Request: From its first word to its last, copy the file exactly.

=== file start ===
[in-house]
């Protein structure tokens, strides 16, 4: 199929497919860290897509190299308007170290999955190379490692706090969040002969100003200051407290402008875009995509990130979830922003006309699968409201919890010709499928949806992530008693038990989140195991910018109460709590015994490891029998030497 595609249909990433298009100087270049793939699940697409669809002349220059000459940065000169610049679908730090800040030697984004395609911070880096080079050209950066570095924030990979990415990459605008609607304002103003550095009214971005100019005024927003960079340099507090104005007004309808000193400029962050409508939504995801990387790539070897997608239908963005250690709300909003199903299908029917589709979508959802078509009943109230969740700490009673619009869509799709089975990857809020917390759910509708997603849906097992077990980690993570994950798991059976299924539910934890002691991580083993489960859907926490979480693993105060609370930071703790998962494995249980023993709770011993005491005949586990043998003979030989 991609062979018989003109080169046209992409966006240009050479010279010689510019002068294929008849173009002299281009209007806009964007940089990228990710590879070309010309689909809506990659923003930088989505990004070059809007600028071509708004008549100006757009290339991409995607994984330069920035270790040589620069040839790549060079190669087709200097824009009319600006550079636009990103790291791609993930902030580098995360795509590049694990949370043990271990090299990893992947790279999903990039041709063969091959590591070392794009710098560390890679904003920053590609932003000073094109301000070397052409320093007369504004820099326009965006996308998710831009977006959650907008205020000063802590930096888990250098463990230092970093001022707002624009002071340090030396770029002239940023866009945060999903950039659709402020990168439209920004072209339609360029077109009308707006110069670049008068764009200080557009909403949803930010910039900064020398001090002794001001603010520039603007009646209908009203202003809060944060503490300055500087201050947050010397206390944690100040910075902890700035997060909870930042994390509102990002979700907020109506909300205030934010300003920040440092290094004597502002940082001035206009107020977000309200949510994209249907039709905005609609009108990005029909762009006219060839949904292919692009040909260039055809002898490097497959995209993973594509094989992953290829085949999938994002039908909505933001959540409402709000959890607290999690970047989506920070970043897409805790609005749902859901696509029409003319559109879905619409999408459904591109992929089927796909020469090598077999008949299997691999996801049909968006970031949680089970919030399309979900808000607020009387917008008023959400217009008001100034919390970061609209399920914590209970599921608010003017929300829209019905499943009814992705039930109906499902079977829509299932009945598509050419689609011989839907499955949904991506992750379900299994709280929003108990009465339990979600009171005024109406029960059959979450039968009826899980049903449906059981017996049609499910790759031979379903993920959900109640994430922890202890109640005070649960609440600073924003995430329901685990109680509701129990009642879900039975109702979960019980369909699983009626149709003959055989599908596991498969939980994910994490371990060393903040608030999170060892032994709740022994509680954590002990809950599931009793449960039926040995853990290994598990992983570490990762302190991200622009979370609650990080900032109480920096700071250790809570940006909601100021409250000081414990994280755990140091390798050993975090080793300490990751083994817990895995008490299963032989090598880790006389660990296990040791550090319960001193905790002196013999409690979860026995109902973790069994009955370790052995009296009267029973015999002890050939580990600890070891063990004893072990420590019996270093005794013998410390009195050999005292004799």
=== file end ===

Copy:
[in-house]
């Protein structure tokens, strides 16, 4: 199929497919860290897509190299308007170290999955190379490692706090969040002969100003200051407290402008875009995509990130979830922003006309699968409201919890010709499928949806992530008693038990989140195991910018109460709590015994490891029998030497 595609249909990433298009100087270049793939699940697409669809002349220059000459940065000169610049679908730090800040030697984004395609911070880096080079050209950066570095924030990979990415990459605008609607304002103003550095009214971005100019005024927003960079340099507090104005007004309808000193400029962050409508939504995801990387790539070897997608239908963005250690709300909003199903299908029917589709979508959802078509009943109230969740700490009673619009869509799709089975990857809020917390759910509708997603849906097992077990980690993570994950798991059976299924539910934890002691991580083993489960859907926490979480693993105060609370930071703790998962494995249980023993709770011993005491005949586990043998003979030989 991609062979018989003109080169046209992409966006240009050479010279010689510019002068294929008849173009002299281009209007806009964007940089990228990710590879070309010309689909809506990659923003930088989505990004070059809007600028071509708004008549100006757009290339991409995607994984330069920035270790040589620069040839790549060079190669087709200097824009009319600006550079636009990103790291791609993930902030580098995360795509590049694990949370043990271990090299990893992947790279999903990039041709063969091959590591070392794009710098560390890679904003920053590609932003000073094109301000070397052409320093007369504004820099326009965006996308998710831009977006959650907008205020000063802590930096888990250098463990230092970093001022707002624009002071340090030396770029002239940023866009945060999903950039659709402020990168439209920004072209339609360029077109009308707006110069670049008068764009200080557009909403949803930010910039900064020398001090002794001001603010520039603007009646209908009203202003809060944060503490300055500087201050947050010397206390944690100040910075902890700035997060909870930042994390509102990002979700907020109506909300205030934010300003920040440092290094004597502002940082001035206009107020977000309200949510994209249907039709905005609609009108990005029909762009006219060839949904292919692009040909260039055809002898490097497959995209993973594509094989992953290829085949999938994002039908909505933001959540409402709000959890607290999690970047989506920070970043897409805790609005749902859901696509029409003319559109879905619409999408459904591109992929089927796909020469090598077999008949299997691999996801049909968006970031949680089970919030399309979900808000607020009387917008008023959400217009008001100034919390970061609209399920914590209970599921608010003017929300829209019905499943009814992705039930109906499902079977829509299932009945598509050419689609011989839907499955949904991506992750379900299994709280929003108990009465339990979600009171005024109406029960059959979450039968009826899980049903449906059981017996049609499910790759031979379903993920959900109640994430922890202890109640005070649960609440600073924003995430329901685990109680509701129990009642879900039975109702979960019980369909699983009626149709003959055989599908596991498969939980994910994490371990060393903040608030999170060892032994709740022994509680954590002990809950599931009793449960039926040995853990290994598990992983570490990762302190991200622009979370609650990080900032109480920096700071250790809570940006909601100021409250000081414990994280755990140091390798050993975090080793300490990751083994817990895995008490299963032989090598880790006389660990296990040791550090319960001193905790002196013999409690979860026995109902973790069994009955370790052995009296009267029973015999002890050939580990600890070891063990004893072990420590019996270093005794013998410390009195050999005292004799």